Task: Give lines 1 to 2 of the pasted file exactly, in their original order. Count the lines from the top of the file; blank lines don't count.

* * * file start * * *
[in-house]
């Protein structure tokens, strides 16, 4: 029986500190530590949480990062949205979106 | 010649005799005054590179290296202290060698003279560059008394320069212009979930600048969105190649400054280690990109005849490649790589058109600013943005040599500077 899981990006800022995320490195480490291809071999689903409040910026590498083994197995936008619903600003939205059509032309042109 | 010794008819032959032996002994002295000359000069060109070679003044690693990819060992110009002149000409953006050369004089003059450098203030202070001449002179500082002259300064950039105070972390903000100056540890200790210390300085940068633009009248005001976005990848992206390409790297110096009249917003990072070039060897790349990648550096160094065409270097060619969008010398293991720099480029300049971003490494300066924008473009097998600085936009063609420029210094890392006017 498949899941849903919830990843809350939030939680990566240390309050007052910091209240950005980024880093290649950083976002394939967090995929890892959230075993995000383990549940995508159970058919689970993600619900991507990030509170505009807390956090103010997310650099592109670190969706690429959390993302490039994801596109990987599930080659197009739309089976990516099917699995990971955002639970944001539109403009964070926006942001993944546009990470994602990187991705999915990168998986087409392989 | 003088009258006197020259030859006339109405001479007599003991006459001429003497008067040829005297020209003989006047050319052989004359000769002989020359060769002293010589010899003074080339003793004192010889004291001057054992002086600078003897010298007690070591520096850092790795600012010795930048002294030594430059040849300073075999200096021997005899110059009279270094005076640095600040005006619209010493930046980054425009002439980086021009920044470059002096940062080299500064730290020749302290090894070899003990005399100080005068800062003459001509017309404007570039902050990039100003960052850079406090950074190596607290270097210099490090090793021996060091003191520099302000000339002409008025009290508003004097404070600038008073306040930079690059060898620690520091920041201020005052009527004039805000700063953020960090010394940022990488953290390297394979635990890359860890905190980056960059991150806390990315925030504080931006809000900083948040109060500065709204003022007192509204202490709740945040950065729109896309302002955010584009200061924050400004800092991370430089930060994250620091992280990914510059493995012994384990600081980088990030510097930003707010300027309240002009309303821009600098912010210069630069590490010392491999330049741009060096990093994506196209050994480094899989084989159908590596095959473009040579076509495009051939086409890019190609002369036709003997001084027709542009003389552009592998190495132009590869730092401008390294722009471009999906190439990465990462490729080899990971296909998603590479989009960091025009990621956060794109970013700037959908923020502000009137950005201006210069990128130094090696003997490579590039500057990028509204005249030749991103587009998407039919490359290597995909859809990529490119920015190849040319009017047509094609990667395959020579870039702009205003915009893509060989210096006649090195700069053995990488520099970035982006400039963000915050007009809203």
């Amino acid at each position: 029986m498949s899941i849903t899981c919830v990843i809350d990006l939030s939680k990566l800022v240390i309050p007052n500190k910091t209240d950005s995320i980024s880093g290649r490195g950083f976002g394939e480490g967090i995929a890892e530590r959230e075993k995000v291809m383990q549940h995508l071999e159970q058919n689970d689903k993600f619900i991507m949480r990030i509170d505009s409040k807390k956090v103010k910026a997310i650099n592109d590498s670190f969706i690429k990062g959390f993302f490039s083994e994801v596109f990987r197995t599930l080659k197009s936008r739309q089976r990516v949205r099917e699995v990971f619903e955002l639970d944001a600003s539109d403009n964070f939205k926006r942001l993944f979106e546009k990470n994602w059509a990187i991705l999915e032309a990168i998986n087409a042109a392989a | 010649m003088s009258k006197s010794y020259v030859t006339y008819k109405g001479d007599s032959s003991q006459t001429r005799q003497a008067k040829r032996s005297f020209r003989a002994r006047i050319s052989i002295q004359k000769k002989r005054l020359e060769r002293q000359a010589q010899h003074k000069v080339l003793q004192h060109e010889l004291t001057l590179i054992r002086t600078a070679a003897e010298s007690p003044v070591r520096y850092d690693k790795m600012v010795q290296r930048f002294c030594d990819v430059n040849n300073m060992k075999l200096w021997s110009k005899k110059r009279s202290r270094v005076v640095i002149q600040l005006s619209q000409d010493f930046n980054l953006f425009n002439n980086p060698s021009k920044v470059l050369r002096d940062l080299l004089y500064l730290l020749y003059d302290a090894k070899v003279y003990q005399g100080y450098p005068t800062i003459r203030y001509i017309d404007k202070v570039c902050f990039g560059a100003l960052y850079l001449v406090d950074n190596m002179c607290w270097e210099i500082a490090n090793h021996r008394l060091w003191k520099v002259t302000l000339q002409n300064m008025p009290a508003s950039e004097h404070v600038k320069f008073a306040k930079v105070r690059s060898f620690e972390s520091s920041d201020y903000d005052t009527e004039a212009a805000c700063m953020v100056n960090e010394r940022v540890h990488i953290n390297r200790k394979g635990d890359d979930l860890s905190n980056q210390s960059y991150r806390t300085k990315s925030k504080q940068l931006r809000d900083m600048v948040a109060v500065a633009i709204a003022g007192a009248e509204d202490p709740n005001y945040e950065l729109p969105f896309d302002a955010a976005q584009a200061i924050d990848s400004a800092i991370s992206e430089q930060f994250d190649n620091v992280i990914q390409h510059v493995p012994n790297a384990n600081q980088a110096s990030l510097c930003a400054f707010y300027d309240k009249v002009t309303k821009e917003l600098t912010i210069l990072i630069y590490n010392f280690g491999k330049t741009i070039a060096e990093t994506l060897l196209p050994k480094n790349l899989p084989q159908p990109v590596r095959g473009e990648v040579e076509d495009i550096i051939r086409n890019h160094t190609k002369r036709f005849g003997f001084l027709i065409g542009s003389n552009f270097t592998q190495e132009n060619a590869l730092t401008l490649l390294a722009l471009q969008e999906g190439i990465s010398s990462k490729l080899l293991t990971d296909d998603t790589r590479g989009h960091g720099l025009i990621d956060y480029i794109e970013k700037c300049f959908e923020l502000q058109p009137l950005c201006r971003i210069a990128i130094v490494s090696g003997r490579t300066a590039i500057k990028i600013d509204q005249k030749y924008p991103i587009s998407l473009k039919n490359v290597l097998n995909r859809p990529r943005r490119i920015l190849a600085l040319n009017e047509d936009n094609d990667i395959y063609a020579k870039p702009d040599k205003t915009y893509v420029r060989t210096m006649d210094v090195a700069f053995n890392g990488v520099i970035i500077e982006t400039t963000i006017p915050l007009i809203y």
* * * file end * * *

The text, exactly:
[in-house]
């Protein structure tokens, strides 16, 4: 029986500190530590949480990062949205979106 | 010649005799005054590179290296202290060698003279560059008394320069212009979930600048969105190649400054280690990109005849490649790589058109600013943005040599500077 899981990006800022995320490195480490291809071999689903409040910026590498083994197995936008619903600003939205059509032309042109 | 010794008819032959032996002994002295000359000069060109070679003044690693990819060992110009002149000409953006050369004089003059450098203030202070001449002179500082002259300064950039105070972390903000100056540890200790210390300085940068633009009248005001976005990848992206390409790297110096009249917003990072070039060897790349990648550096160094065409270097060619969008010398293991720099480029300049971003490494300066924008473009097998600085936009063609420029210094890392006017 498949899941849903919830990843809350939030939680990566240390309050007052910091209240950005980024880093290649950083976002394939967090995929890892959230075993995000383990549940995508159970058919689970993600619900991507990030509170505009807390956090103010997310650099592109670190969706690429959390993302490039994801596109990987599930080659197009739309089976990516099917699995990971955002639970944001539109403009964070926006942001993944546009990470994602990187991705999915990168998986087409392989 | 003088009258006197020259030859006339109405001479007599003991006459001429003497008067040829005297020209003989006047050319052989004359000769002989020359060769002293010589010899003074080339003793004192010889004291001057054992002086600078003897010298007690070591520096850092790795600012010795930048002294030594430059040849300073075999200096021997005899110059009279270094005076640095600040005006619209010493930046980054425009002439980086021009920044470059002096940062080299500064730290020749302290090894070899003990005399100080005068800062003459001509017309404007570039902050990039100003960052850079406090950074190596607290270097210099490090090793021996060091003191520099302000000339002409008025009290508003004097404070600038008073306040930079690059060898620690520091920041201020005052009527004039805000700063953020960090010394940022990488953290390297394979635990890359860890905190980056960059991150806390990315925030504080931006809000900083948040109060500065709204003022007192509204202490709740945040950065729109896309302002955010584009200061924050400004800092991370430089930060994250620091992280990914510059493995012994384990600081980088990030510097930003707010300027309240002009309303821009600098912010210069630069590490010392491999330049741009060096990093994506196209050994480094899989084989159908590596095959473009040579076509495009051939086409890019190609002369036709003997001084027709542009003389552009592998190495132009590869730092401008390294722009471009999906190439990465990462490729080899990971296909998603590479989009960091025009990621956060794109970013700037959908923020502000009137950005201006210069990128130094090696003997490579590039500057990028509204005249030749991103587009998407039919490359290597995909859809990529490119920015190849040319009017047509094609990667395959020579870039702009205003915009893509060989210096006649090195700069053995990488520099970035982006400039963000915050007009809203």